Aglaonema Growing Conditions: Light, Watering and Temperature
Though growing this plant does not require special efforts, still there are some recommendations everyone should keep to.
When I bought aglaonema for the first time, I didn’t take care for it, and it soon died. Frankly speaking, I though that I was misled, because my friend assured me that such plants never require much care. However, ‘not much’ doesn’t stand for “no care at all”.
How to grow the plant? Some varieties of the plant can easily grow in near shade. Variegated varieties require brighter light, but that doesn’t mean they are to be exposed to direct sun. You will notice if the plant lacks the light, as its leaf stems will become long and leggy.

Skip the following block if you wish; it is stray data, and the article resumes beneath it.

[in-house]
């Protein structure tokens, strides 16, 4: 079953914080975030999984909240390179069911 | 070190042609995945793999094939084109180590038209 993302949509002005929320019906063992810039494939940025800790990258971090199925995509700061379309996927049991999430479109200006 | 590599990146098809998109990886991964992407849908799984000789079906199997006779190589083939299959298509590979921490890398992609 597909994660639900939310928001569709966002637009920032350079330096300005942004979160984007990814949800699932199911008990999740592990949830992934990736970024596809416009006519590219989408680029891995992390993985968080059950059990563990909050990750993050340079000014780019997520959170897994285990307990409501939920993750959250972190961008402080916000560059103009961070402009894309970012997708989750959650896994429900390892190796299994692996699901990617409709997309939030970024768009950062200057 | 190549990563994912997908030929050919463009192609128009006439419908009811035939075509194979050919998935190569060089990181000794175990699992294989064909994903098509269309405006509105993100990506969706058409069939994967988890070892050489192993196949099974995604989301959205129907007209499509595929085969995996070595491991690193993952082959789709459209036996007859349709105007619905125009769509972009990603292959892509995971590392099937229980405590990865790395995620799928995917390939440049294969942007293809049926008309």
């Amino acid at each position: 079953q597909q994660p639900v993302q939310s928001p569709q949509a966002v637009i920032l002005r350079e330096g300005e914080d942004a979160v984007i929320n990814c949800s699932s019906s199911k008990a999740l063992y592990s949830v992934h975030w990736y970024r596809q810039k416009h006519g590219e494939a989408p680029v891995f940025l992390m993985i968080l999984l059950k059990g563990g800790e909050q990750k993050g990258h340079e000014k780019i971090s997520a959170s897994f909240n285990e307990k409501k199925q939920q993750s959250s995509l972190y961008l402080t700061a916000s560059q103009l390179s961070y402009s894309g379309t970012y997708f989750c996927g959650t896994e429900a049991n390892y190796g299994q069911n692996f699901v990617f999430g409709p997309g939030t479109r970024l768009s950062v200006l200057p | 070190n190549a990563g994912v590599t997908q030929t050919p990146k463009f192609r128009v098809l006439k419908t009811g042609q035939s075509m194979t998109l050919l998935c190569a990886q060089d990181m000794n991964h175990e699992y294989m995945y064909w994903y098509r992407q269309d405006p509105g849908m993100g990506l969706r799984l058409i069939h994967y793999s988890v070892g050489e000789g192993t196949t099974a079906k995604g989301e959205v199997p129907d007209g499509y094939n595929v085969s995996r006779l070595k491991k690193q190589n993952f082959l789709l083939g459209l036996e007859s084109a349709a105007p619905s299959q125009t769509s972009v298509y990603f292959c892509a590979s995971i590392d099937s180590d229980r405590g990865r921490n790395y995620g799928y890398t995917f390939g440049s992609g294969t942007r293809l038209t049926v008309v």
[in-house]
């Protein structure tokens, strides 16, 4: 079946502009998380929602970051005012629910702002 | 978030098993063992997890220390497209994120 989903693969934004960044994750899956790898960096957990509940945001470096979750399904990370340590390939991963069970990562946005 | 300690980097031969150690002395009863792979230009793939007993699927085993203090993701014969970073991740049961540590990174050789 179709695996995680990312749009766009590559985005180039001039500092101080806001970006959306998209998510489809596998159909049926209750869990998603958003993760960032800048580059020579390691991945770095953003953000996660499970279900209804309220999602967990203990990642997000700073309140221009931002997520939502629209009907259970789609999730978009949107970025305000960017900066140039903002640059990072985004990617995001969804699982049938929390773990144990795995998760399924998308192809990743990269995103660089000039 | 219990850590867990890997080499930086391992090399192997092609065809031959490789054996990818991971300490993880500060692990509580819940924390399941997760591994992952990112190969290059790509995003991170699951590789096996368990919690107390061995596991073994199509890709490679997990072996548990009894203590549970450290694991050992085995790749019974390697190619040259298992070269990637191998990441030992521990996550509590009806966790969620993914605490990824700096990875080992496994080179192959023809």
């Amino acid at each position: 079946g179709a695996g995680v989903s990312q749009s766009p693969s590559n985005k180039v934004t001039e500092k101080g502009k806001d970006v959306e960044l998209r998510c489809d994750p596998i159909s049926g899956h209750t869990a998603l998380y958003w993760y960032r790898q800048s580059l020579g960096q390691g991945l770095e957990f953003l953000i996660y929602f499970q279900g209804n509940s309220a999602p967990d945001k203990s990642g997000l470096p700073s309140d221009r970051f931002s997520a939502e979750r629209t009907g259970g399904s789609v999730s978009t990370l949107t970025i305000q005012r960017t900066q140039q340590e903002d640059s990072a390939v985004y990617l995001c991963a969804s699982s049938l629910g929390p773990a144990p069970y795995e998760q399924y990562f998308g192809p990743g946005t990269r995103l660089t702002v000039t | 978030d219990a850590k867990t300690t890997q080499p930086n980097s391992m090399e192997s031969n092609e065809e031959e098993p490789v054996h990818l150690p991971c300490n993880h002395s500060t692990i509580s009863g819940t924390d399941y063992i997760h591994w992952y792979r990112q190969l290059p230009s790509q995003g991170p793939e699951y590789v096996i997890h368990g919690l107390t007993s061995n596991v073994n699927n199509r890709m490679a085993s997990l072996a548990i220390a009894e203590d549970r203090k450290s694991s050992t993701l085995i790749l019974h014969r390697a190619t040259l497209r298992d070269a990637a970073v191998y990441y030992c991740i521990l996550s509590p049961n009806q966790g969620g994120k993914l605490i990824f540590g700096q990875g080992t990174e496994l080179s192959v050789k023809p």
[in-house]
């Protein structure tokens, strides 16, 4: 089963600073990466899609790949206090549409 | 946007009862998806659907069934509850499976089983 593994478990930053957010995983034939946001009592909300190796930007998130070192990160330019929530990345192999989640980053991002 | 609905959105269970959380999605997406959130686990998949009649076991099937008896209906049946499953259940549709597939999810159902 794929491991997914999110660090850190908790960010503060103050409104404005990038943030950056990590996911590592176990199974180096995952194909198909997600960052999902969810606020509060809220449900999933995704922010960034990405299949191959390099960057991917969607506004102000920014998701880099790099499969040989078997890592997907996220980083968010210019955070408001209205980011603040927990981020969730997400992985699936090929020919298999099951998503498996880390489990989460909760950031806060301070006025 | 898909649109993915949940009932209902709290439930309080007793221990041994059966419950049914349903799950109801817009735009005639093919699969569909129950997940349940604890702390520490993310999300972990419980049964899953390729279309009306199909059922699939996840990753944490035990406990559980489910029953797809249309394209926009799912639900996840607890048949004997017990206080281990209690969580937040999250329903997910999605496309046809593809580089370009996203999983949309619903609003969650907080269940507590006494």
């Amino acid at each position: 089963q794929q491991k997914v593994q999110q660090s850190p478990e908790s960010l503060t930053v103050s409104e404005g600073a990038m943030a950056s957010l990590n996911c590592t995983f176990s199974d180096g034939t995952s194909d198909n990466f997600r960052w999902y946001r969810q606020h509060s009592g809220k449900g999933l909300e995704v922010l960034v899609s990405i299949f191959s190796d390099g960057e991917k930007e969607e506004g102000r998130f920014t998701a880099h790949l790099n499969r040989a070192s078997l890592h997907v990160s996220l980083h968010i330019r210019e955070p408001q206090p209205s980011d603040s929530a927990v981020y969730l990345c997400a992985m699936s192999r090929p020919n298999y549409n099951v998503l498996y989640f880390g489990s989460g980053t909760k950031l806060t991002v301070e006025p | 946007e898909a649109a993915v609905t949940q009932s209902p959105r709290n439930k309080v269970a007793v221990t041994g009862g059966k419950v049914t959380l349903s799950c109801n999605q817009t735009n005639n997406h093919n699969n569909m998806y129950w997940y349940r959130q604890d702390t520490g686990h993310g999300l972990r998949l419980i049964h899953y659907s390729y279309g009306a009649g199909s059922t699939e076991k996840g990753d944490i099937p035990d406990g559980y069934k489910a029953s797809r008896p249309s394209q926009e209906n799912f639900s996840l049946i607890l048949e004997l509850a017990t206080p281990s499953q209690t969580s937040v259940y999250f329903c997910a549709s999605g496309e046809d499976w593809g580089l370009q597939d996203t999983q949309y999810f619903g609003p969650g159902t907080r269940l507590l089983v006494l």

This plant is rather demanding on humidity and watering. I advise you to keep the soil moist, but the overflow can be very harmful. When it is summer, you are to water aglaonema often. In winter watering should be moderate.
What sort of water should you use? The years of taking care for these plants at home, helped me to learn one more rule: the water for watering should be soft, well-settled and its temperature should not be lower than room temperature. To ensure proper humidity you can place pots with plants on trays of wet expanded clay. These plants don’t like drafts or days when the temperature is lower than 65ºF. The warmer it is, the better they grow.
Besides all these tips, it is essential to keep in mind that the plant is toxic to cats and can be dangerous for people. To ensure safety, wear gloves when handling aglaonema.
Be Aware When Leaves Curl and Turn Yellow!